Quote of the Day
Success doesn't come to you...you go to it.
The Greek Prime Minister won his confidence vote last night but so far today the markets have been mostly negative as we may be in a sell the fact type mode at the moment. Most all market participants were expecting a favorable vote...which they got... and as such most of the reaction from the expected positive vote was already priced into most risk asset classes over the last several days. In addition the confidence vote was step one in the process as a new round of austerity measures have to also be passed by the parliament and then the final structure of the bailout plan has to be completed assuming the austerity measures pass. There is widespread discontent in Greece over the results in Parliament so far and it is likely to spread even deeper if more austerity measures are approved. The Greek tragedy is far from over and now the market is once again looking at the rest of the southern EU member states like Spain as their situation does not look like it is getting any better. Although I still expect the Greek bailout plan to be eventually approved and implemented it is yet another stop gap measure in the EU that is resulting in the sovereign debt issues not going away but rather just setting up for additional problems in the medium term.
As I mentioned yesterday what has been going on in the risk asset markets (including oil) has been mostly a relief or short covering rally rather than any major structural change in the markets simply because Greece will get a new bailout program. The underlying risk in the oil complex is still emanating from the slowing economy that is more than likely to result in an underperformance in oil demand growth and a likely over performance on the supply side of the equation. In the emerging market world inflation fighting is still the main strategy of the Central Banks in that region of the world and it will result in a continuation of intentional slowing of their economies which in fact are the main growth engines of the oil world as over 80% of oil demand growth has been coming from the developing world. Overnight the Chinese government predicted inflation is likely to rise again in June after flooding damaged crops and pushed up food costs. The current estimates coming from the government is overall price increases in June will be higher than in May. All signs point to further tightening by the government which will eventually slow the economy as well as oil demand growth.
Further overhanging the oil complex today is the anticipated outcome of the US Federal Reserve FOMC meeting at 2:15 PM EST followed by Chairman Bernanke's second press conference. The market is expecting status quo with no mention of a new round of quantitative easing after QE2 expires at the end of this month. The market is already anticipating that Bernanke will discuss the slowing of the US economy and that unto itself is likely to cast a dark shadow on today's trading...especially if the market is convinced that there is not much of a short term solution to the problem. Again a negative for oil prices supporting the underperformance on the demand side.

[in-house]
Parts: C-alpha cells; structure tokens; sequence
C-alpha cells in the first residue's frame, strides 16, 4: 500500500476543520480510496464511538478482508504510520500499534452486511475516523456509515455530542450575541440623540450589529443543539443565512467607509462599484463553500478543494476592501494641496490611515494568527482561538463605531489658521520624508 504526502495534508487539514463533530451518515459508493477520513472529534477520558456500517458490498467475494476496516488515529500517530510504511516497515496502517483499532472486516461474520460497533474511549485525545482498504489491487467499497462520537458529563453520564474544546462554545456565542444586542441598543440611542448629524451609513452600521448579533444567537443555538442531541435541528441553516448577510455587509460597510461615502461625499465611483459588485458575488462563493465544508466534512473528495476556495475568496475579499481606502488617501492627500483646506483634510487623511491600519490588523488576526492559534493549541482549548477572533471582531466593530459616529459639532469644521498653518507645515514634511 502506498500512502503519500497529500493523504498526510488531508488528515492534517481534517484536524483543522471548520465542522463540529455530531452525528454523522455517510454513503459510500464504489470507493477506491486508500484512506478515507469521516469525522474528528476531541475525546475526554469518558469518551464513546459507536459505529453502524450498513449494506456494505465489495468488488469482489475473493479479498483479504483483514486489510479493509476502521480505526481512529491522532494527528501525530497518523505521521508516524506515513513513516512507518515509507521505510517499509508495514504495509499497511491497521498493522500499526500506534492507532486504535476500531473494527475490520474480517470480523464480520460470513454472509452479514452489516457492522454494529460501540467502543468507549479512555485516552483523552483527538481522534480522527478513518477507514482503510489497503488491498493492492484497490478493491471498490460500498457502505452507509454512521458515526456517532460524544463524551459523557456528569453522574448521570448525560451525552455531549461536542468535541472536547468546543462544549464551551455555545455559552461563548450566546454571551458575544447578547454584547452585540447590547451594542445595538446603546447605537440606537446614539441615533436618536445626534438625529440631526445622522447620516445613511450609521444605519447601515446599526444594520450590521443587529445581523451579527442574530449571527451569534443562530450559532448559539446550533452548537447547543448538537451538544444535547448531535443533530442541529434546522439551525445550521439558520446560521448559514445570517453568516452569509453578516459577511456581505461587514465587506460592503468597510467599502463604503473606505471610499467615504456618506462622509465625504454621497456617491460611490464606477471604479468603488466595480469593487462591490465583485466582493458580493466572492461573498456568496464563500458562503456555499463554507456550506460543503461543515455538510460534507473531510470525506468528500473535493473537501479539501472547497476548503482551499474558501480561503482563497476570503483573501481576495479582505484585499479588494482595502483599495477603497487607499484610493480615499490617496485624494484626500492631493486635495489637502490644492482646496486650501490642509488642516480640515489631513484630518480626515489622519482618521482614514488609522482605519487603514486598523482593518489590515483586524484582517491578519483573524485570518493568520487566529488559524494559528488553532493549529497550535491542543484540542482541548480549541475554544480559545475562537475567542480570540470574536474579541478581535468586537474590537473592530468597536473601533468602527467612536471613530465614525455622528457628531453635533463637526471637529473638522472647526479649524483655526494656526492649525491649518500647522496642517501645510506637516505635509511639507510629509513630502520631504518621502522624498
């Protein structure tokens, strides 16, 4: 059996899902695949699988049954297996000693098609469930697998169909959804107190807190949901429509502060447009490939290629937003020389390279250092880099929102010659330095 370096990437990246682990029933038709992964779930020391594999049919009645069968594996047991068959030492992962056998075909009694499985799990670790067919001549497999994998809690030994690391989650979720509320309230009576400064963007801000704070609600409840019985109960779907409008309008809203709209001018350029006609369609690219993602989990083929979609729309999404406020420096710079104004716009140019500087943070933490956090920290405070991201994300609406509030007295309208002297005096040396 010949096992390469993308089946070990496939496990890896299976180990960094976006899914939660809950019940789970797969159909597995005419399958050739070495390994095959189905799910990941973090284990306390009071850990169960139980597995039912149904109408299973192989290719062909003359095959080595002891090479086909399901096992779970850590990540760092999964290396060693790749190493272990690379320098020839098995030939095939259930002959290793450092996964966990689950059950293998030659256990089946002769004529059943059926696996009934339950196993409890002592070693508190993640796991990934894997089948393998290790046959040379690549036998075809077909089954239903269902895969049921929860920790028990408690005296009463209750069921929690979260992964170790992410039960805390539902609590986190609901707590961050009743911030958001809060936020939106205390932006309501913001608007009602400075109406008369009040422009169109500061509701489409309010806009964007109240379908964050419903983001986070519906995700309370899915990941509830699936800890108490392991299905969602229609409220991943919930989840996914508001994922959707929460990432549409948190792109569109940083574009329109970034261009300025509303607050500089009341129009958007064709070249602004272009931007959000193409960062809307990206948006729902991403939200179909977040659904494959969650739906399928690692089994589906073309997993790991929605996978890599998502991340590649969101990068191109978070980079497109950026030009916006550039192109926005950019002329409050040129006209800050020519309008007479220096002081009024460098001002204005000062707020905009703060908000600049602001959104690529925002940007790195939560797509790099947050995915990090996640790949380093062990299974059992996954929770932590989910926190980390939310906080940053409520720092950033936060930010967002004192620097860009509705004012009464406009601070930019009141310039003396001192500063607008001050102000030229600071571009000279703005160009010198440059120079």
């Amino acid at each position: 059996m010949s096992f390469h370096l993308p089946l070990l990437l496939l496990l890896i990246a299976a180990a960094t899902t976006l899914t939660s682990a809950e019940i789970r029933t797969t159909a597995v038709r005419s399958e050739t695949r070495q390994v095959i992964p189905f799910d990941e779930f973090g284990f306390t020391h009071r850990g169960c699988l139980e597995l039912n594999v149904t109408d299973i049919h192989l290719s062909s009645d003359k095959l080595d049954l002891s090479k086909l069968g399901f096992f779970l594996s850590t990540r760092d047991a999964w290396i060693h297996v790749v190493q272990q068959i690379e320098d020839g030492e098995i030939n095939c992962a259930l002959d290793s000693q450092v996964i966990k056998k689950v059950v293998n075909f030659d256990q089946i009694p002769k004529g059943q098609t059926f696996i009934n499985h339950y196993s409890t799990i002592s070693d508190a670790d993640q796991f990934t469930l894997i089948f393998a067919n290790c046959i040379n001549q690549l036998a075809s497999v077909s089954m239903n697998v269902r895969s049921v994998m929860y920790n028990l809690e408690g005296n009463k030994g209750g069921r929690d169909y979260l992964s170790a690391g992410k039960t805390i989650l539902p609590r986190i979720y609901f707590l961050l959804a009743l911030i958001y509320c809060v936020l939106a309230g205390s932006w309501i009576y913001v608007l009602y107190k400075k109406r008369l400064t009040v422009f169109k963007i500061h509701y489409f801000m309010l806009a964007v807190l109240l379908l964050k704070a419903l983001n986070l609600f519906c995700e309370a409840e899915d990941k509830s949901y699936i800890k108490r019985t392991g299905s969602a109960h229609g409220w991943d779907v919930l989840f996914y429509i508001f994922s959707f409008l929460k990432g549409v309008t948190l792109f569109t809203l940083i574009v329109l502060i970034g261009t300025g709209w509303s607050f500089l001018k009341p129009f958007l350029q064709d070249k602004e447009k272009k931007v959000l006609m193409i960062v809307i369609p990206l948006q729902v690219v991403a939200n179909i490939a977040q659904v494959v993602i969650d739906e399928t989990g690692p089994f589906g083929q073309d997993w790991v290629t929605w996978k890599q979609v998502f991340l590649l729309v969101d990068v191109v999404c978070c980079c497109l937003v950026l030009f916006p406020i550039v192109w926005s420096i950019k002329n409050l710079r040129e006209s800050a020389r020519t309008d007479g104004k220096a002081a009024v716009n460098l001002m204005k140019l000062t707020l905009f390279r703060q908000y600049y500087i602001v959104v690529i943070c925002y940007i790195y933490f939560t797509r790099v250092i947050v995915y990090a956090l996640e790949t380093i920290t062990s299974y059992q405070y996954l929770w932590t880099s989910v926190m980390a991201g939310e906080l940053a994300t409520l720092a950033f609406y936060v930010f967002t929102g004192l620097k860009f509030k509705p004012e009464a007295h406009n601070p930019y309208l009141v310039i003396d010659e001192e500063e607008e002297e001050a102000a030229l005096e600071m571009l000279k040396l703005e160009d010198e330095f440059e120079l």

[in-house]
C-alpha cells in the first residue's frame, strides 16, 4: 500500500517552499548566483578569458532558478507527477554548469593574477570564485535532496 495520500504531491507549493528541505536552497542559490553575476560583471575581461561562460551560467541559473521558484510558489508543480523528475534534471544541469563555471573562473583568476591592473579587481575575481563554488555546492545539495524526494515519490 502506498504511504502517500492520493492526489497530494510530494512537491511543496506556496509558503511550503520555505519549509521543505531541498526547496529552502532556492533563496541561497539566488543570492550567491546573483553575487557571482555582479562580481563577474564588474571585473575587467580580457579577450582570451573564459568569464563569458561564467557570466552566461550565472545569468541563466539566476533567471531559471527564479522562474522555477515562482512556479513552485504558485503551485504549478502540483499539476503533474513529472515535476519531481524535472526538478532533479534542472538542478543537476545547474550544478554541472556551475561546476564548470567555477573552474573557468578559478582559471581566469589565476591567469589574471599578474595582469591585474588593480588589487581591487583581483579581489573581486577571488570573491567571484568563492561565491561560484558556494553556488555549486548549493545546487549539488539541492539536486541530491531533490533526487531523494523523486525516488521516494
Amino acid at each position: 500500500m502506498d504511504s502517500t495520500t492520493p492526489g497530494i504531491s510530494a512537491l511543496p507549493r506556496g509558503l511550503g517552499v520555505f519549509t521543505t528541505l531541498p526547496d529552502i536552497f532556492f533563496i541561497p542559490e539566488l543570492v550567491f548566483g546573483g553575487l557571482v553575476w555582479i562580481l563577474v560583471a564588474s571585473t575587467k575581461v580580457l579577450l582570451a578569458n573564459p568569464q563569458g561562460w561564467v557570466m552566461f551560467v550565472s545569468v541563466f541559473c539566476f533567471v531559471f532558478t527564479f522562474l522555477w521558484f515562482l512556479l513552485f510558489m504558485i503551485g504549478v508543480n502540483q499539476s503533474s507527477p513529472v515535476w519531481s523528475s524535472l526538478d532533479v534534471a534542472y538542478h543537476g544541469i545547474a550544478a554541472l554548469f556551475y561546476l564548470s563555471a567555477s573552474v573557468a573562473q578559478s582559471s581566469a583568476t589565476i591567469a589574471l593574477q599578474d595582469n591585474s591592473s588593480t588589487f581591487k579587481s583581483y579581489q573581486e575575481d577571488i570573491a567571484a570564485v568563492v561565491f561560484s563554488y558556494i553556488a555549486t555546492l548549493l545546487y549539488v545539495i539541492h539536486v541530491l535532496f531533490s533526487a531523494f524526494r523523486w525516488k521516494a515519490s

On the equity front global equity markets did gain ground over the last 24 hours but the momentum is starting to turn in the opposite direction in European markets as shown in the EMI Global Equity Index table below. The Index is currently higher by 1% on the week resulting in a narrowing of the year to date loss to 6.2%. Seven of the ten bourses in the Index remain in negative territory for 2011 with US Dow still in the lead while Brazil's market continues to solidly hold the bottom spot with the largest year to date loss. The equity markets have been mostly a positive for oil prices this week as values have gained ground. But like most every other risk asset class this market segment has moved higher mostly on short covering and not based on any positive structural change in the market. In fact as of this writing most European bourses are trading lower while equity futures markets in the US are all pointing to a lower opening on Wall Street this morning.
On the oil fundamental front last night's API report was mixed and biased to the bearish side for crude oil while being marginally positive for refined products. The API showed a much smaller than expected decline in crude oil inventories, a modest draw in distillate stocks and gasoline inventories but a surprisingly large increase in refinery utilization rates...indicating more refined products are on the way. Distillate fuel inventories resumed their decline (after a one week build) indicating that the market may not yet be ready to return to a more normal building season for HO / diesel fuel.